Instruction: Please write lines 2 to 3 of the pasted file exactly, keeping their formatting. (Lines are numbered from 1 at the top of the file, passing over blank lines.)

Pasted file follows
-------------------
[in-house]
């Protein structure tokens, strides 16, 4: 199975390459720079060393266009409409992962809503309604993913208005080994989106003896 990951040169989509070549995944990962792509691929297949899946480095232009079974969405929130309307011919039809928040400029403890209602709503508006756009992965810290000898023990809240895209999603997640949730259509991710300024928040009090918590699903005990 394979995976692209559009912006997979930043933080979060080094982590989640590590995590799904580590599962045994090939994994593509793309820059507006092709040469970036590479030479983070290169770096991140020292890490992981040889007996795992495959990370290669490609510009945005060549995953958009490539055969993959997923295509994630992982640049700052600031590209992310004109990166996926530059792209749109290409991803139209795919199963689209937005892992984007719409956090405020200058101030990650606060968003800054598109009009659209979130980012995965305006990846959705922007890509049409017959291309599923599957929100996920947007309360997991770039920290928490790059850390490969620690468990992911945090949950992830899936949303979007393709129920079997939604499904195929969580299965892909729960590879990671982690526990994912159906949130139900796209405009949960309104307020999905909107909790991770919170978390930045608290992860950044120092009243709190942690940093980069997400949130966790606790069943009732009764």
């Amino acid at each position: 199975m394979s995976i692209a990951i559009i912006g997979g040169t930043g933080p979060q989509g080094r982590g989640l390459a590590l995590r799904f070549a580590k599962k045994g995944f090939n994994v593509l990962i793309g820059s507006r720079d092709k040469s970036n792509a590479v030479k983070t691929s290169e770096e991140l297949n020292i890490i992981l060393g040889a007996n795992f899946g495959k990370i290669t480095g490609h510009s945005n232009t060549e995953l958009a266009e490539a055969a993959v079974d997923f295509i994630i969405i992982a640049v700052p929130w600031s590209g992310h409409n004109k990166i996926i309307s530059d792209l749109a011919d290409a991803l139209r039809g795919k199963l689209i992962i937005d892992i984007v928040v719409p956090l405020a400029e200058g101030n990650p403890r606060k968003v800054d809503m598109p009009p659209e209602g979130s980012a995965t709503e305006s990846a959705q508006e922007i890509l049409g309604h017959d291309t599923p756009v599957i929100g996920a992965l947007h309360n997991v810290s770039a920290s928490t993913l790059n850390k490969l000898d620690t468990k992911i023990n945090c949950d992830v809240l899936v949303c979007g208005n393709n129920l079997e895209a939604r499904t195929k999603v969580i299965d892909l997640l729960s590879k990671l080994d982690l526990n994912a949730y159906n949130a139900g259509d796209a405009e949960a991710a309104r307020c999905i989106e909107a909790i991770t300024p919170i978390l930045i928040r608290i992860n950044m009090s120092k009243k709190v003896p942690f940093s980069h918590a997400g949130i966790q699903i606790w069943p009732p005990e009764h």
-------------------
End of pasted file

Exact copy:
């Protein structure tokens, strides 16, 4: 199975390459720079060393266009409409992962809503309604993913208005080994989106003896 990951040169989509070549995944990962792509691929297949899946480095232009079974969405929130309307011919039809928040400029403890209602709503508006756009992965810290000898023990809240895209999603997640949730259509991710300024928040009090918590699903005990 394979995976692209559009912006997979930043933080979060080094982590989640590590995590799904580590599962045994090939994994593509793309820059507006092709040469970036590479030479983070290169770096991140020292890490992981040889007996795992495959990370290669490609510009945005060549995953958009490539055969993959997923295509994630992982640049700052600031590209992310004109990166996926530059792209749109290409991803139209795919199963689209937005892992984007719409956090405020200058101030990650606060968003800054598109009009659209979130980012995965305006990846959705922007890509049409017959291309599923599957929100996920947007309360997991770039920290928490790059850390490969620690468990992911945090949950992830899936949303979007393709129920079997939604499904195929969580299965892909729960590879990671982690526990994912159906949130139900796209405009949960309104307020999905909107909790991770919170978390930045608290992860950044120092009243709190942690940093980069997400949130966790606790069943009732009764």
């Amino acid at each position: 199975m394979s995976i692209a990951i559009i912006g997979g040169t930043g933080p979060q989509g080094r982590g989640l390459a590590l995590r799904f070549a580590k599962k045994g995944f090939n994994v593509l990962i793309g820059s507006r720079d092709k040469s970036n792509a590479v030479k983070t691929s290169e770096e991140l297949n020292i890490i992981l060393g040889a007996n795992f899946g495959k990370i290669t480095g490609h510009s945005n232009t060549e995953l958009a266009e490539a055969a993959v079974d997923f295509i994630i969405i992982a640049v700052p929130w600031s590209g992310h409409n004109k990166i996926i309307s530059d792209l749109a011919d290409a991803l139209r039809g795919k199963l689209i992962i937005d892992i984007v928040v719409p956090l405020a400029e200058g101030n990650p403890r606060k968003v800054d809503m598109p009009p659209e209602g979130s980012a995965t709503e305006s990846a959705q508006e922007i890509l049409g309604h017959d291309t599923p756009v599957i929100g996920a992965l947007h309360n997991v810290s770039a920290s928490t993913l790059n850390k490969l000898d620690t468990k992911i023990n945090c949950d992830v809240l899936v949303c979007g208005n393709n129920l079997e895209a939604r499904t195929k999603v969580i299965d892909l997640l729960s590879k990671l080994d982690l526990n994912a949730y159906n949130a139900g259509d796209a405009e949960a991710a309104r307020c999905i989106e909107a909790i991770t300024p919170i978390l930045i928040r608290i992860n950044m009090s120092k009243k709190v003896p942690f940093s980069h918590a997400g949130i966790q699903i606790w069943p009732p005990e009764h």